Rest – finally!
The New Year was great because I got some much-needed rest. The week after the Spring Festival was a nightmare! I have never worked so hard in my life with any of my studies. As it is we commit about 10 hours a day to class time and prep for the next day’s lesson. On top of that we usually have to write an essay or two and work weekly on our independent project. This week we had our first portion of the independent project due, so that added to the workload. It was definitely a trying week, but now I fully know what to expect on the busiest weeks and how to handle it.

The independent project, along with the language pledge, is one of ACC’s hallmarks. It is more of a field study on a topic of our choosing, and we go out into Beijing to interview people and then also do ancillary research to complement what the people say. Then we turn around and write out a report using all the new grammar and vocabulary we learn in class. It is a great way to cement what we learn in the classroom.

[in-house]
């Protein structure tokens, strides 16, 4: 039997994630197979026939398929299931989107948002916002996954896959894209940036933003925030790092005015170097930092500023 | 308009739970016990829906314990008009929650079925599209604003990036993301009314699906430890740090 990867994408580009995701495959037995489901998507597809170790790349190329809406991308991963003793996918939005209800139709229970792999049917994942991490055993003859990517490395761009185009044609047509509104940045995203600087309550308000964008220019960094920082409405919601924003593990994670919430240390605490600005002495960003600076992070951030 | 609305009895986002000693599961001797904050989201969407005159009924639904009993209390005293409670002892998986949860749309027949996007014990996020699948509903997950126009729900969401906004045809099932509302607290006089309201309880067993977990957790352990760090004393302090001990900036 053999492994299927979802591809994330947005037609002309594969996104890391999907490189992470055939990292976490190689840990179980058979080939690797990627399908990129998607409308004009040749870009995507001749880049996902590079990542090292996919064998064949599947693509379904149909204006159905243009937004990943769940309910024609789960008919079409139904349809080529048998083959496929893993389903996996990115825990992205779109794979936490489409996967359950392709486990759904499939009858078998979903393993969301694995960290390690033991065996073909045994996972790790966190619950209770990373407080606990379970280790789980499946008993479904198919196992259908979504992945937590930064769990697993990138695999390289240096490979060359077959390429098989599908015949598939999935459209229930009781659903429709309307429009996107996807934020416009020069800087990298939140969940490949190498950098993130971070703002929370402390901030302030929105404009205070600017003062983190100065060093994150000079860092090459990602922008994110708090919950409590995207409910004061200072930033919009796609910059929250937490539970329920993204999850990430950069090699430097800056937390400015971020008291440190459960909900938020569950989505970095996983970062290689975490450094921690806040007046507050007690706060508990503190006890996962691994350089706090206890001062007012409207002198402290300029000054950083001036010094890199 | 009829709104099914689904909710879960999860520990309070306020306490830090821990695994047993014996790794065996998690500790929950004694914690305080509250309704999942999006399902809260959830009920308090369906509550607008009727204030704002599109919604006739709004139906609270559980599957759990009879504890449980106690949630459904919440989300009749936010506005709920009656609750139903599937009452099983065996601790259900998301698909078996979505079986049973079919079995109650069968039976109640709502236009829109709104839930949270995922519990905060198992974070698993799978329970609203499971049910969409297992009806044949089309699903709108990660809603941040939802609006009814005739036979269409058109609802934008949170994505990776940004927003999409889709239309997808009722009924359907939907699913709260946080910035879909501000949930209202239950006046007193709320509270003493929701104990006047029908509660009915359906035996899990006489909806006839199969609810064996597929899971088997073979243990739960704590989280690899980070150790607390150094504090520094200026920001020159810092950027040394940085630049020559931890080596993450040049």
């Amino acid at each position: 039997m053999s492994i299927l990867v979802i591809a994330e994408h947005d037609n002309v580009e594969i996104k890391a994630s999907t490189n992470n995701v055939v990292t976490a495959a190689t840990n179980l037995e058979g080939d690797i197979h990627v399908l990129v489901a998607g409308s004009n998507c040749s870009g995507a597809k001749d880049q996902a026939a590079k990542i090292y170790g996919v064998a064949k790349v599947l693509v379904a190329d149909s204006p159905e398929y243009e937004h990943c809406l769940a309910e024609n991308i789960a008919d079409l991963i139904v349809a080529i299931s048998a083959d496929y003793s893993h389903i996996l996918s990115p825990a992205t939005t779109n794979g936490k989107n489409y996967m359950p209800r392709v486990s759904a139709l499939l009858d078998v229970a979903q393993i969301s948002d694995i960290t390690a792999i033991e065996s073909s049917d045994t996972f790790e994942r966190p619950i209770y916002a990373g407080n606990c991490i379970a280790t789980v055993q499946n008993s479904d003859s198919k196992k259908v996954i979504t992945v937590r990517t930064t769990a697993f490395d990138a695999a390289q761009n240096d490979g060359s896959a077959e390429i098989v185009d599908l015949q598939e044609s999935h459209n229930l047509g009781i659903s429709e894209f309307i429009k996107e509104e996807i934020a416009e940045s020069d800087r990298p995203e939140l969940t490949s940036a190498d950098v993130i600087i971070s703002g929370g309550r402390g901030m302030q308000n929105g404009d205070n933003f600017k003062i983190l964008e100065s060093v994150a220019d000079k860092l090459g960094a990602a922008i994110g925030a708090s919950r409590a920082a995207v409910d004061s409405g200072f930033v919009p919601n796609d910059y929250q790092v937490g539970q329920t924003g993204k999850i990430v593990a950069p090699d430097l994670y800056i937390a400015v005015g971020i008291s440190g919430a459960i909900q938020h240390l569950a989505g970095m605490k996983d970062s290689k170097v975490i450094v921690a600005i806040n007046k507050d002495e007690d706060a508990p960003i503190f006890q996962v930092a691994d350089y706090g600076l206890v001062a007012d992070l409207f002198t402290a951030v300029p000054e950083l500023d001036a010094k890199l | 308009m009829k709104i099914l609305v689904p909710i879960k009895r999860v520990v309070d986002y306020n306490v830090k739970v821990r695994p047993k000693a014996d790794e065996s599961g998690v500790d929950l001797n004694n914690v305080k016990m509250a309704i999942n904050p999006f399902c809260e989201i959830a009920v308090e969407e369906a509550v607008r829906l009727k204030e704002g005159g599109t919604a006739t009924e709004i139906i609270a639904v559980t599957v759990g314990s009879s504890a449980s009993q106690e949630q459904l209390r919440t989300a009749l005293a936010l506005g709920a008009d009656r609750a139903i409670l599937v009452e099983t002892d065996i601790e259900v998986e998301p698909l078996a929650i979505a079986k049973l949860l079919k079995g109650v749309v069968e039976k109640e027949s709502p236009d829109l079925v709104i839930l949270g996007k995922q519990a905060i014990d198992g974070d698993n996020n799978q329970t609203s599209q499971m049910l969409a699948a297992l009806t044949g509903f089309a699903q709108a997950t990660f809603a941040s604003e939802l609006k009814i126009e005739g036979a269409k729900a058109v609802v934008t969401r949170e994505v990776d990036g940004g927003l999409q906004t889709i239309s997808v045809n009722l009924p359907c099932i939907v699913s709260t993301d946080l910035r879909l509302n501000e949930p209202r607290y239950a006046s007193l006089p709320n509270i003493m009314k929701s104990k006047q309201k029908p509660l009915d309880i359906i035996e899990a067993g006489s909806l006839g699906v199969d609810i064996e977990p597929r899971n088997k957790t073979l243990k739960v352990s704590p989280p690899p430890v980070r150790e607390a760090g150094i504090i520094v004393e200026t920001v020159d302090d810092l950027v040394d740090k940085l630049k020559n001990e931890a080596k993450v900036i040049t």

My topic is Chinese lawyers and how they are finding their niche in this country amid market forces and a Communist government. This topic is of special interest to me because I want to go to law school, and ultimately end up in a job that will allow me to use my degree and work with the Chinese at the same time. So, studying the emergence of lawyers here since the 1980s seemed like a relevant topic to my future and genuinely interesting. Along with the emergence of lawyers in China, I am also looking at the public’s perception of lawyers and what kind of reputations they are already building for themselves. The interviews have been a lot of fun, and I am learning a lot about the issue.